Correctly anticipating federal legal action against The New York Times, Ellsberg had distributed “the Pentagon Papers” to over 30 newspapers and private contacts. It was a guerrilla strategy based upon information-by-attrition. Although The Washington Post, featured in the new movie, was one of the papers that received the distributed report, they were neither more nor less important to the story than any of the others.
Jim DiEugenio of KennedysAndKing.com wrote, “Once Ellsberg made his decision to go public with the [LBJ Secretary of Defense] Robert McNamara-commissioned top-secret history, it was just a matter of how many newspapers would pick up the story after The New York Times initially published it.”
DiEugenio pointed out that in Ellsberg’s 457-page Secrets: A Memoir of Vietnam and the Pentagon Papers (2002) Bradlee is mentioned only once and Graham is not mentioned at all. “The Post” obviously did not use Ellsberg’s Secrets as source material for the script.
The Washington Post is no stranger to playing the public relations and media saturation games in order to create the mythology that it owned a consequential story. Though similar reporting was being done by the Los Angeles Times, The New York Times, and others—often before The Washington Post—the official story of Watergate is now synonymous with the Post’s Bob Woodward and Carl Bernstein, whose account became a best-selling book and a major motion picture.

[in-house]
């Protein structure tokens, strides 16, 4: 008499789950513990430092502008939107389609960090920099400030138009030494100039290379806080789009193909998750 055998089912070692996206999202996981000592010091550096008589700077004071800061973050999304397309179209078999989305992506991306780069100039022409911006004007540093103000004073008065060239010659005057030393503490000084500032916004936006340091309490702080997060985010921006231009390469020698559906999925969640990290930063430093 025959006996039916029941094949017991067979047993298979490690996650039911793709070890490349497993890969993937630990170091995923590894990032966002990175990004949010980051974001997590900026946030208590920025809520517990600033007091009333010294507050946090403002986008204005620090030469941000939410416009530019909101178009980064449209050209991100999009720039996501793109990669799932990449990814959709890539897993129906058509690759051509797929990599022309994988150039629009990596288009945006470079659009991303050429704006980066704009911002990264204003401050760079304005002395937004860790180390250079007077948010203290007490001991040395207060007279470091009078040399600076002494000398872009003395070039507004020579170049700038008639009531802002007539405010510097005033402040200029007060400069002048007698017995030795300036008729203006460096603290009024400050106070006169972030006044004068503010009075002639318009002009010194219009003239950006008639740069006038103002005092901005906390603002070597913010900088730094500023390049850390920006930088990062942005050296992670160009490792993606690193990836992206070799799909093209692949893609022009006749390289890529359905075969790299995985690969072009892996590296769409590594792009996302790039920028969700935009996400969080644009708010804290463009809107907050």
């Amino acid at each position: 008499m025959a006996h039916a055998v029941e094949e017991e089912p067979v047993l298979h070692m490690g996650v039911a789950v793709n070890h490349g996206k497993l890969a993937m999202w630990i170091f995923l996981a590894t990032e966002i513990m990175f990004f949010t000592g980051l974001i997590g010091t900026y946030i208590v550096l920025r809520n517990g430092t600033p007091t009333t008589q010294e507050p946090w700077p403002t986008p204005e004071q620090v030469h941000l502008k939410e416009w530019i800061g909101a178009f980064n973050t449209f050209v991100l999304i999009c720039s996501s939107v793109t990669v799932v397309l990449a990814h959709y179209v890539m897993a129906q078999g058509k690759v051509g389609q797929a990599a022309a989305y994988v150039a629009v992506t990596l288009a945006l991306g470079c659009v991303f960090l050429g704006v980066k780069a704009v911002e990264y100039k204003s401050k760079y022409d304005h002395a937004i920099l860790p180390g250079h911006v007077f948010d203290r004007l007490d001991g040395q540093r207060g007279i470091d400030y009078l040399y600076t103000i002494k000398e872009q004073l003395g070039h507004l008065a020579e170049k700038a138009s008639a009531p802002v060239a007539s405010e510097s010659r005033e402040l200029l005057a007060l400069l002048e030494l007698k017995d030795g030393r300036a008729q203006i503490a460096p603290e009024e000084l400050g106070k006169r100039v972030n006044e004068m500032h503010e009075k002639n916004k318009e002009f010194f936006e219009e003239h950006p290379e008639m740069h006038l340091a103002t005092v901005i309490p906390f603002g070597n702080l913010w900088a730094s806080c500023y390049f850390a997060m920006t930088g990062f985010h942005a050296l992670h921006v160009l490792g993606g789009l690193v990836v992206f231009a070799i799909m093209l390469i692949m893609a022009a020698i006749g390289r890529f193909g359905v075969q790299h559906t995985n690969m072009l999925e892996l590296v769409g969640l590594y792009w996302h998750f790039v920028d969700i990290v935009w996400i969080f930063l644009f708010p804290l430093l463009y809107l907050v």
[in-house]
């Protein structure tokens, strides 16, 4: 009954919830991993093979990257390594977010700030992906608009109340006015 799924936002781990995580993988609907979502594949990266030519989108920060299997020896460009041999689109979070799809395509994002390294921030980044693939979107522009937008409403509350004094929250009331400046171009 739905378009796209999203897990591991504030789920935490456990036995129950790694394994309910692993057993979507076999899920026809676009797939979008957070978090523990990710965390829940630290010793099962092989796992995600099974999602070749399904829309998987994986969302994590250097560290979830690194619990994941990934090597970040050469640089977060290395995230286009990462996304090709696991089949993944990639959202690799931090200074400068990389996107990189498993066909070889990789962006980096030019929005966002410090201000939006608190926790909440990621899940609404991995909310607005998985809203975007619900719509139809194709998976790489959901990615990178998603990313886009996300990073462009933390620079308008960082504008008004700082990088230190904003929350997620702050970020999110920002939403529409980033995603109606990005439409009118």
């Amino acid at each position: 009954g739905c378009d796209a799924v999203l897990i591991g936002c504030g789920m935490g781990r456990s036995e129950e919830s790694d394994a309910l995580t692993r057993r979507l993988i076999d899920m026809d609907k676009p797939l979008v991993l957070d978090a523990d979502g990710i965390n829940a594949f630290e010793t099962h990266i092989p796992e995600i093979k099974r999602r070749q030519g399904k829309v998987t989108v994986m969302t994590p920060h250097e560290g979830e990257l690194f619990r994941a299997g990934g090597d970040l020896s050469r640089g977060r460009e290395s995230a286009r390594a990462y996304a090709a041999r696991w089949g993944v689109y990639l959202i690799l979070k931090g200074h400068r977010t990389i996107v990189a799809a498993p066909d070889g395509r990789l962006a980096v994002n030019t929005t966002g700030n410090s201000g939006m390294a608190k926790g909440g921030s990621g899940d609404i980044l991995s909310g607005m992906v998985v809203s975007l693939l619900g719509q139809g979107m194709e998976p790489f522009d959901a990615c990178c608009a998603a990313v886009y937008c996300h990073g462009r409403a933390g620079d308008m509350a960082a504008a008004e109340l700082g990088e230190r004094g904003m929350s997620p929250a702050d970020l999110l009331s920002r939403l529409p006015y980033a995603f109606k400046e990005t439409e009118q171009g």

Critics of The Washington Post have long asserted that the newspaper has been used as a cover-up asset for U.S. intelligence. Woodward, for example, was portrayed by All the President’s Men as a hungry, young reporter who had been an outsider writing about filthy restaurants. In reality, Woodward had worked at the Pentagon under Adm. Thomas Moorer. According to “Watergate.com,” Woodward ran the communications center and was responsible for the delivery of messages from the Pentagon to the White House and the National Security Council. While performing these duties, Woodward nurtured a connection with Gen. Alexander Haig, who some researchers claim later provided Woodward with some of the information attributed to “Deep Throat,” Woodward’s anonymous source.